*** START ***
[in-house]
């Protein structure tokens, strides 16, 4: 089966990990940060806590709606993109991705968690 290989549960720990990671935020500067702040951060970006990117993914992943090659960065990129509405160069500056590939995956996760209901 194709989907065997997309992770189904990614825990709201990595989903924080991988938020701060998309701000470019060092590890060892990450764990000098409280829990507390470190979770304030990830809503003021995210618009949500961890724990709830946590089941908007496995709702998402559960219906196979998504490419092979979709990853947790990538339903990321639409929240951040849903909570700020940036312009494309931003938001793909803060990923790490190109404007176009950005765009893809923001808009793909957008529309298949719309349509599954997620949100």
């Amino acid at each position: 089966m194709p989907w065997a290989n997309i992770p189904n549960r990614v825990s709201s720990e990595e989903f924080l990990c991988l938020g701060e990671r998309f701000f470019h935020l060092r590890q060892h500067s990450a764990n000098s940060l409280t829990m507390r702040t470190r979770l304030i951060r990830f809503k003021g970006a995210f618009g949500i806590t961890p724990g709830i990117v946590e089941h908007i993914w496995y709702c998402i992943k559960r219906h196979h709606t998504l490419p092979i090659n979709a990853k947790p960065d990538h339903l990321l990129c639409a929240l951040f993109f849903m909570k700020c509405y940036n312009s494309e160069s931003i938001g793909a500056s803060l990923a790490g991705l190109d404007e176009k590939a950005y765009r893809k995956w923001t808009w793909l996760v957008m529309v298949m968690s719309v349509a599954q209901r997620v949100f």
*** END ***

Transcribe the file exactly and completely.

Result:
[in-house]
């Protein structure tokens, strides 16, 4: 089966990990940060806590709606993109991705968690 290989549960720990990671935020500067702040951060970006990117993914992943090659960065990129509405160069500056590939995956996760209901 194709989907065997997309992770189904990614825990709201990595989903924080991988938020701060998309701000470019060092590890060892990450764990000098409280829990507390470190979770304030990830809503003021995210618009949500961890724990709830946590089941908007496995709702998402559960219906196979998504490419092979979709990853947790990538339903990321639409929240951040849903909570700020940036312009494309931003938001793909803060990923790490190109404007176009950005765009893809923001808009793909957008529309298949719309349509599954997620949100």
């Amino acid at each position: 089966m194709p989907w065997a290989n997309i992770p189904n549960r990614v825990s709201s720990e990595e989903f924080l990990c991988l938020g701060e990671r998309f701000f470019h935020l060092r590890q060892h500067s990450a764990n000098s940060l409280t829990m507390r702040t470190r979770l304030i951060r990830f809503k003021g970006a995210f618009g949500i806590t961890p724990g709830i990117v946590e089941h908007i993914w496995y709702c998402i992943k559960r219906h196979h709606t998504l490419p092979i090659n979709a990853k947790p960065d990538h339903l990321l990129c639409a929240l951040f993109f849903m909570k700020c509405y940036n312009s494309e160069s931003i938001g793909a500056s803060l990923a790490g991705l190109d404007e176009k590939a950005y765009r893809k995956w923001t808009w793909l996760v957008m529309v298949m968690s719309v349509a599954q209901r997620v949100f």